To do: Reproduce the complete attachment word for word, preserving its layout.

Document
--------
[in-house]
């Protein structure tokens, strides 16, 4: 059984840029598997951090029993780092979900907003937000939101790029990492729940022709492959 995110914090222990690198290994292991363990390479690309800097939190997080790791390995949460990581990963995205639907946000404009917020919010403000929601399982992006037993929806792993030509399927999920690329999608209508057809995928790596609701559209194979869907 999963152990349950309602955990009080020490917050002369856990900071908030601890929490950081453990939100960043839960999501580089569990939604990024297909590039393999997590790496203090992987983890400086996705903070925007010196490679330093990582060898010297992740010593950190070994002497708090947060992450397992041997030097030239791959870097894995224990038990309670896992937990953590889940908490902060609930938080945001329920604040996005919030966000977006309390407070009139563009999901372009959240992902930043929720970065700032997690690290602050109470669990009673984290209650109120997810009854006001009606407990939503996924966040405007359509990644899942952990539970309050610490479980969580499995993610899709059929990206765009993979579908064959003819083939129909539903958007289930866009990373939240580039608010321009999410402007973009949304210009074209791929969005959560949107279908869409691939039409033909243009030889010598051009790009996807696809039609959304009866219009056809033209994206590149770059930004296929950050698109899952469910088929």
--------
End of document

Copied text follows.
[in-house]
């Protein structure tokens, strides 16, 4: 059984840029598997951090029993780092979900907003937000939101790029990492729940022709492959 995110914090222990690198290994292991363990390479690309800097939190997080790791390995949460990581990963995205639907946000404009917020919010403000929601399982992006037993929806792993030509399927999920690329999608209508057809995928790596609701559209194979869907 999963152990349950309602955990009080020490917050002369856990900071908030601890929490950081453990939100960043839960999501580089569990939604990024297909590039393999997590790496203090992987983890400086996705903070925007010196490679330093990582060898010297992740010593950190070994002497708090947060992450397992041997030097030239791959870097894995224990038990309670896992937990953590889940908490902060609930938080945001329920604040996005919030966000977006309390407070009139563009999901372009959240992902930043929720970065700032997690690290602050109470669990009673984290209650109120997810009854006001009606407990939503996924966040405007359509990644899942952990539970309050610490479980969580499995993610899709059929990206765009993979579908064959003819083939129909539903958007289930866009990373939240580039608010321009999410402007973009949304210009074209791929969005959560949107279908869409691939039409033909243009030889010598051009790009996807696809039609959304009866219009056809033209994206590149770059930004296929950050698109899952469910088929």